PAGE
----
Rioting swept Sweden this Easter. Rasmus Paludan, a Danish far-right politician, had announced his intention to publicly burn the Quran in several Swedish cities. He successfully burned a copy of the Muslim holy book in the city of Jönköping, and intended to move on to other cities and towns after that. His second stop was called off, but this didn’t stop violence from erupting. These riots then spread to several other Swedish cities, such as Malmö, Norrköping, Stockholm, and Örebro. In total, nearly 200 police officers were wounded, and images of burned-out police vans were plastered all over the evening news.

The debate over these riots has been revealing, though in a subtle way that would be hard to understand for the casual or foreign observer. Sweden has suffered its share of violence and public disorder centered on its immigrant-heavy suburbs, with many major cities having seen at least one wave—but usually several—of car burnings and rioting before 2022. Local pundits insist this latest round of violence was only different in scope, but not in kind. Counterintuitively, those who take this position tend to be on the right end of the political spectrum, not the left. They characterize Sweden as a frog in a pot of slowly boiling water, powerless to escape.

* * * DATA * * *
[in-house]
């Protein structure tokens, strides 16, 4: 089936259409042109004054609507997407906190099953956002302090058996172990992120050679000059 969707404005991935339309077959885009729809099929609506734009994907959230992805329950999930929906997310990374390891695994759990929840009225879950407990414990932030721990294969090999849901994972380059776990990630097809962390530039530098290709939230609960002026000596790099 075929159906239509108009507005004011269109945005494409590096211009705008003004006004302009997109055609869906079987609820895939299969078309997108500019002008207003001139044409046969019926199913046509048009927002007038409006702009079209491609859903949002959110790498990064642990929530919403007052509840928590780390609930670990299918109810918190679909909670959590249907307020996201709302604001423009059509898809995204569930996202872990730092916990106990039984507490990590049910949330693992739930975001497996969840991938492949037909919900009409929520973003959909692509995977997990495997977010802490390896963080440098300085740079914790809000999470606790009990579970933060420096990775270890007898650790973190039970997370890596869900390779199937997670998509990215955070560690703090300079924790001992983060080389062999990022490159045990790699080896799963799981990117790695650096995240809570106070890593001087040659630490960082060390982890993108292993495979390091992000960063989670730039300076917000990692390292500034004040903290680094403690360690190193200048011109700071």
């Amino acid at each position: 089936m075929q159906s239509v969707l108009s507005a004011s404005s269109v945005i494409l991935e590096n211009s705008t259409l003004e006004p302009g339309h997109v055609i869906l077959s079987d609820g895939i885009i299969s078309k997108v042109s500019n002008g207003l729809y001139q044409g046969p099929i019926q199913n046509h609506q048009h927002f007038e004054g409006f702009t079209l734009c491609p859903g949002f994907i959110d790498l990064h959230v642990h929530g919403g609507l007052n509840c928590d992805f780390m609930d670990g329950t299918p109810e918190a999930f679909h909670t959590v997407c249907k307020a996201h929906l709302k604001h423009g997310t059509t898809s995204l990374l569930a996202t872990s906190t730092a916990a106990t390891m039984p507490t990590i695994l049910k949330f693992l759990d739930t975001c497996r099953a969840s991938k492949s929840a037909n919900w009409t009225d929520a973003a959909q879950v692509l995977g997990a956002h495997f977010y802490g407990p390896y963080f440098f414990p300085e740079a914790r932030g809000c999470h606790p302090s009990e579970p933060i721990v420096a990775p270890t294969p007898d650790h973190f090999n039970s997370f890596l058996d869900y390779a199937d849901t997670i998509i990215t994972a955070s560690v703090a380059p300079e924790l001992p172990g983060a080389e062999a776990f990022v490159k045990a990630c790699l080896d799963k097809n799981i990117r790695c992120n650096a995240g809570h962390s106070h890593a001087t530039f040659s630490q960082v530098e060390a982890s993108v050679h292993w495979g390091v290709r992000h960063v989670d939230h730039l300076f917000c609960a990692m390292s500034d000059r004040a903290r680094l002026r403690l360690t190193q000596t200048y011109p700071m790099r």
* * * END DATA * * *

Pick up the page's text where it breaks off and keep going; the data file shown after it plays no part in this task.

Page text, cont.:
As a certain Joseph Stalin once put it, however, quantity can in fact have a quality all on its own. Ordinary Swedes are now using language about the immigrant culprits and making political suggestions that 10 years ago would have been social or career suicide. But the really interesting dynamic lies deeper, and it has to do with the future, and what happens once the collective imagination stops working.

“Sweden is always willing to do whatever it takes to be a part of the future du jour, no matter what that future happens to be.”